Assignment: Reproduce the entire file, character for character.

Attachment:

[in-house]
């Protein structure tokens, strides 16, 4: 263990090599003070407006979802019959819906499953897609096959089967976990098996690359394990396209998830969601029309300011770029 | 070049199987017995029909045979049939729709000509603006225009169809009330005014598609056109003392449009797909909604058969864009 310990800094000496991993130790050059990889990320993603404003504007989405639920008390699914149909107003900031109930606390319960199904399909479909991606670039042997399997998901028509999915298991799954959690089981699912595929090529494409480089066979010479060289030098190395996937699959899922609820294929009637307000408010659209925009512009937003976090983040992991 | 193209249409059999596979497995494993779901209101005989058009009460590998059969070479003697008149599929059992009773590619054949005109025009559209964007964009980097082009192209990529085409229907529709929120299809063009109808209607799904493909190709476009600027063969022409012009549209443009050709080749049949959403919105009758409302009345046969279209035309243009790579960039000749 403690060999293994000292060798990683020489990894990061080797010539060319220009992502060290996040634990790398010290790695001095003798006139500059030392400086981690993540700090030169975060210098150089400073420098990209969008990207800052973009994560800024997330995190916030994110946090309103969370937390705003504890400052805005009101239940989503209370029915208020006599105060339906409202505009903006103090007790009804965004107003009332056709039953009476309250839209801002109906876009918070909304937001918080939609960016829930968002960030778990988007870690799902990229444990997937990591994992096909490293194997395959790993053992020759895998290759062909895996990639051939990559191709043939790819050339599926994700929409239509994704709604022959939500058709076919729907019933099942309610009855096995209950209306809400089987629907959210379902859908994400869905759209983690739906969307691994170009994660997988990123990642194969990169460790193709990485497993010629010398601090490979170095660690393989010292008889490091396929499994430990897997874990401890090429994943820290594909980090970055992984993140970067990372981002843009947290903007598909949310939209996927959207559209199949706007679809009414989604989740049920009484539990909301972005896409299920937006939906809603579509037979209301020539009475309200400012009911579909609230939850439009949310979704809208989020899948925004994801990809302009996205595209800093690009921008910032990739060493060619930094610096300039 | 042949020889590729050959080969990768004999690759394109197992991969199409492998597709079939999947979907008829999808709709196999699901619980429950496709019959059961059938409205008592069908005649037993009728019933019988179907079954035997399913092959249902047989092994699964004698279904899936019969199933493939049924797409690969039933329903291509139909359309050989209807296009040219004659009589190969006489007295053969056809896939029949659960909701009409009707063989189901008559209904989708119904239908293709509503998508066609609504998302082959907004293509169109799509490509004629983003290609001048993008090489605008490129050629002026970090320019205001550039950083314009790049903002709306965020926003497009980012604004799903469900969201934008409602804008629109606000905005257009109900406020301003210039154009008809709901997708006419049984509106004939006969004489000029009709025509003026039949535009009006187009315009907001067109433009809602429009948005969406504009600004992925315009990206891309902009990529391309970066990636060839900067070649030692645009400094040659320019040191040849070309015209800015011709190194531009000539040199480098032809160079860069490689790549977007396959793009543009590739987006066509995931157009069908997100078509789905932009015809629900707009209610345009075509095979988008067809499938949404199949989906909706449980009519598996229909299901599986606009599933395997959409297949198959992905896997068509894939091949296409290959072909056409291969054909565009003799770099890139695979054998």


[in-house]
């Protein structure tokens, strides 16, 4: 263990090599003070407006979802019959819906499953897609096959089967976990098996690359394990396209998830969601029309300011770029 | 070049199987017995029909045979049939729709000509603006225009169809009330005014598609056109003392449009797909909604058969864009 310990800094000496991993130790050059990889990320993603404003504007989405639920008390699914149909107003900031109930606390319960199904399909479909991606670039042997399997998901028509999915298991799954959690089981699912595929090529494409480089066979010479060289030098190395996937699959899922609820294929009637307000408010659209925009512009937003976090983040992991 | 193209249409059999596979497995494993779901209101005989058009009460590998059969070479003697008149599929059992009773590619054949005109025009559209964007964009980097082009192209990529085409229907529709929120299809063009109808209607799904493909190709476009600027063969022409012009549209443009050709080749049949959403919105009758409302009345046969279209035309243009790579960039000749 403690060999293994000292060798990683020489990894990061080797010539060319220009992502060290996040634990790398010290790695001095003798006139500059030392400086981690993540700090030169975060210098150089400073420098990209969008990207800052973009994560800024997330995190916030994110946090309103969370937390705003504890400052805005009101239940989503209370029915208020006599105060339906409202505009903006103090007790009804965004107003009332056709039953009476309250839209801002109906876009918070909304937001918080939609960016829930968002960030778990988007870690799902990229444990997937990591994992096909490293194997395959790993053992020759895998290759062909895996990639051939990559191709043939790819050339599926994700929409239509994704709604022959939500058709076919729907019933099942309610009855096995209950209306809400089987629907959210379902859908994400869905759209983690739906969307691994170009994660997988990123990642194969990169460790193709990485497993010629010398601090490979170095660690393989010292008889490091396929499994430990897997874990401890090429994943820290594909980090970055992984993140970067990372981002843009947290903007598909949310939209996927959207559209199949706007679809009414989604989740049920009484539990909301972005896409299920937006939906809603579509037979209301020539009475309200400012009911579909609230939850439009949310979704809208989020899948925004994801990809302009996205595209800093690009921008910032990739060493060619930094610096300039 | 042949020889590729050959080969990768004999690759394109197992991969199409492998597709079939999947979907008829999808709709196999699901619980429950496709019959059961059938409205008592069908005649037993009728019933019988179907079954035997399913092959249902047989092994699964004698279904899936019969199933493939049924797409690969039933329903291509139909359309050989209807296009040219004659009589190969006489007295053969056809896939029949659960909701009409009707063989189901008559209904989708119904239908293709509503998508066609609504998302082959907004293509169109799509490509004629983003290609001048993008090489605008490129050629002026970090320019205001550039950083314009790049903002709306965020926003497009980012604004799903469900969201934008409602804008629109606000905005257009109900406020301003210039154009008809709901997708006419049984509106004939006969004489000029009709025509003026039949535009009006187009315009907001067109433009809602429009948005969406504009600004992925315009990206891309902009990529391309970066990636060839900067070649030692645009400094040659320019040191040849070309015209800015011709190194531009000539040199480098032809160079860069490689790549977007396959793009543009590739987006066509995931157009069908997100078509789905932009015809629900707009209610345009075509095979988008067809499938949404199949989906909706449980009519598996229909299901599986606009599933395997959409297949198959992905896997068509894939091949296409290959072909056409291969054909565009003799770099890139695979054998």